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Milan, 1506-13, and Rome, 1513-16

Leonardo was called back to Milan in 1506 by the French occupiers of the city, and he served them in a variety of capacities for most of the next seven years. While he did turn his hand to some paintings – most notably the St Anne, possibly for the King of France – he was working more as a designer and scientist.

Leonardo’s intended treatise on painting, begun 20 years earlier, had spawned several distinct strands of investigation – anatomy, optics, water, atmospheric phenomena, the figure in motion and so on, and during his second Milanese period he worked intensively on these fields – none more so than anatomy, the field in which he made his greatest advances.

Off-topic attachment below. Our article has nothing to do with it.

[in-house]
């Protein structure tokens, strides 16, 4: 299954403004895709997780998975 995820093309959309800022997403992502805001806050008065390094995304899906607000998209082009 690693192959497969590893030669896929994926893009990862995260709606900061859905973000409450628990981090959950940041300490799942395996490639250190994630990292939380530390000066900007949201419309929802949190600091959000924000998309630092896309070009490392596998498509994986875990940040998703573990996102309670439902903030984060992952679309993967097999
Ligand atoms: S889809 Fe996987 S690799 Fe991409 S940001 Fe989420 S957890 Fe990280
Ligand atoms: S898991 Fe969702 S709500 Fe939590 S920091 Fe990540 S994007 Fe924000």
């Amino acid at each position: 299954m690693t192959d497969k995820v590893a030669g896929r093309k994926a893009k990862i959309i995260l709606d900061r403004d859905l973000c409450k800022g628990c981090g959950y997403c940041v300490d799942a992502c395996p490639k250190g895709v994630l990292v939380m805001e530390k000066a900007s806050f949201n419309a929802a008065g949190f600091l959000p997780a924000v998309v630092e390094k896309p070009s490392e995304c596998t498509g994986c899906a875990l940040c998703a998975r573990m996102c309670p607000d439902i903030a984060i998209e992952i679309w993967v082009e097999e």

But once again military strife disrupted Leonardo’s work. The French were ousted from Milan, and in 1513 Leonardo abandoned Lombardy for Rome, under the patronage of Giuliano de’ Medici, brother of Pope Leo X.

After an unproductive couple of years, in late 1516 Leonardo accepted an offer of employment by the French king.

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